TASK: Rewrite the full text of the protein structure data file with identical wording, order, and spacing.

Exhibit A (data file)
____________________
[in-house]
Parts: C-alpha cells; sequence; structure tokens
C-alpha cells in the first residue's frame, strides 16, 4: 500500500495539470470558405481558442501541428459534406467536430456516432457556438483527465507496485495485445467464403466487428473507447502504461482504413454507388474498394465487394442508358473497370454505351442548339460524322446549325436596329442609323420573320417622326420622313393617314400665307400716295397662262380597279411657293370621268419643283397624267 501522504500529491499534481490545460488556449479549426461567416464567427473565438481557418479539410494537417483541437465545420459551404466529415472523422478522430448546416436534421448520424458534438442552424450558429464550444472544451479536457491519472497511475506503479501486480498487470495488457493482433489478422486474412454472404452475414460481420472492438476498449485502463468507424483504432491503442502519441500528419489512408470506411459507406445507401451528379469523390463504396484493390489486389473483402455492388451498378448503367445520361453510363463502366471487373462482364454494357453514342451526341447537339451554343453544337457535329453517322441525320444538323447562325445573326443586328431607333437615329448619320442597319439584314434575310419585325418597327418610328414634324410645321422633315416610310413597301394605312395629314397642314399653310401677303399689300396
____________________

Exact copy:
[in-house]
Parts: C-alpha cells; sequence; structure tokens
C-alpha cells in the first residue's frame, strides 16, 4: 500500500495539470470558405481558442501541428459534406467536430456516432457556438483527465507496485495485445467464403466487428473507447502504461482504413454507388474498394465487394442508358473497370454505351442548339460524322446549325436596329442609323420573320417622326420622313393617314400665307400716295397662262380597279411657293370621268419643283397624267 501522504500529491499534481490545460488556449479549426461567416464567427473565438481557418479539410494537417483541437465545420459551404466529415472523422478522430448546416436534421448520424458534438442552424450558429464550444472544451479536457491519472497511475506503479501486480498487470495488457493482433489478422486474412454472404452475414460481420472492438476498449485502463468507424483504432491503442502519441500528419489512408470506411459507406445507401451528379469523390463504396484493390489486389473483402455492388451498378448503367445520361453510363463502366471487373462482364454494357453514342451526341447537339451554343453544337457535329453517322441525320444538323447562325445573326443586328431607333437615329448619320442597319439584314434575310419585325418597327418610328414634324410645321422633315416610310413597301394605312395629314397642314399653310401677303399689300396